Image Processing Reference
In-Depth Information
Fig. B.4 Right-angled
triangle
For this particular problem it might seem to be faster to do it by hand, as above,
instead of using Eq. B.28 . This might also be true for such a simple problem, but
in general using Eq. B.28 is definitely more efficient. Recall that you just have to
define the matrix and vectors, then the computer solves them for you—independent
of the number of equations and unknowns.
When implementing linear algebra in software, it is highly recommended to ap-
ply a built-in library as opposed to implementing the solution from scratch. This
is especially true for linear systems with more than three dimensions, since these
require iterative solutions.
B.8
Right-Angled Triangle
In Fig. B.4 a right-angled triangle is shown. A right-angled triangle is defined as
θ 1 =
θ 2 . The three points A , B and C define the corners of the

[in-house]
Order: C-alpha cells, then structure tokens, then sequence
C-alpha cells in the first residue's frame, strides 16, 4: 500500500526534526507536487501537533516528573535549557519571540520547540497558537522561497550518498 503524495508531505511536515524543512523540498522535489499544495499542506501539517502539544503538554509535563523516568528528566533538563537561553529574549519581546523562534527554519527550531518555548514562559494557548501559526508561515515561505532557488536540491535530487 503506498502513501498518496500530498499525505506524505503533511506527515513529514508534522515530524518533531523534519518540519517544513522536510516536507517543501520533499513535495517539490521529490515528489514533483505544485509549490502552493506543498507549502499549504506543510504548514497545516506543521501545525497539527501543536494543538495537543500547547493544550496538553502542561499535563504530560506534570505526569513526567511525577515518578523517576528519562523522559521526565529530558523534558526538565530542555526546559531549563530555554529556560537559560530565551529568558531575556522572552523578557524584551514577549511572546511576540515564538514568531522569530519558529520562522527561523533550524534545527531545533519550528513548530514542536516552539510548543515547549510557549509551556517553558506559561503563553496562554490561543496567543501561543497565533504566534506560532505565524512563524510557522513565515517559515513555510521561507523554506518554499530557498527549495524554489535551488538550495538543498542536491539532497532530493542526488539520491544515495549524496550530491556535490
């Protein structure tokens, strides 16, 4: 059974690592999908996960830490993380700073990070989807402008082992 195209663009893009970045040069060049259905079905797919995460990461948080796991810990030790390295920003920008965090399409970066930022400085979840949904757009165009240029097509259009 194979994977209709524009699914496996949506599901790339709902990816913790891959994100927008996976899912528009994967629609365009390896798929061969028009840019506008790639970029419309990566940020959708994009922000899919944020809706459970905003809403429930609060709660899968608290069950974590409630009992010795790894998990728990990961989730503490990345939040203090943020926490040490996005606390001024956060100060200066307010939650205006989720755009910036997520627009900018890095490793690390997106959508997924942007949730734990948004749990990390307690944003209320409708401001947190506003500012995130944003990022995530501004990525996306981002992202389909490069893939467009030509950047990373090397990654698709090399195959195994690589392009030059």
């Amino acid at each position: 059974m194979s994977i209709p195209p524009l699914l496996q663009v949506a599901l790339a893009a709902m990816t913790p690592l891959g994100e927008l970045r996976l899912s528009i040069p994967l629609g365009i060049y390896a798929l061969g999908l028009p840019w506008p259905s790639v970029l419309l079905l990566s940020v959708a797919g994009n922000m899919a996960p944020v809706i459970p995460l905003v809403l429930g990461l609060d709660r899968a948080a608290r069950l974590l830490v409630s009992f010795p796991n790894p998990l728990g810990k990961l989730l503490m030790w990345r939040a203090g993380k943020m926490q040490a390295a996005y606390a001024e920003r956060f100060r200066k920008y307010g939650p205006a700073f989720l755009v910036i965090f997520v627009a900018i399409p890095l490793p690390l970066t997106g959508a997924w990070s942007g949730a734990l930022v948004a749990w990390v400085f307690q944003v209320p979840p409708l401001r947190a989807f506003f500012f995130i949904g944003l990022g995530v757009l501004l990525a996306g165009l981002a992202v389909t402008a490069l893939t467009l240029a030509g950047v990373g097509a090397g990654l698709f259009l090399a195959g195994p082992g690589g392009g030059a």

triangle. The relationship between the lengths of the three edges is defined using
Pythagoras' theorem:
90° and θ 3 =
90°
AB
+ AC
= BC
2
2
2
(B.30)
From trigonometry we have
= AC
= AB
= AC
BC
BC
AB
sin 2 )
,
cos 2 )
,
tan 2 )
(B.31)
B.9
Similar Triangles
In Fig. B.5 two triangles are present. The outer triangle defined by the three points
ABC and the inner triangle defined by the three points DBE . If the two triangles
have the same angles, i.e., θ 1 =
θ 4 , θ 3 =
θ 5 , and θ 2 =
θ 2 , then the triangles are said
to be equiangular or similar .
If we look at the outer triangle then we know from trigonometry that
BC
sin 1 ) =
CA
sin 2 ) =
AB
sin 3 )
(B.32)
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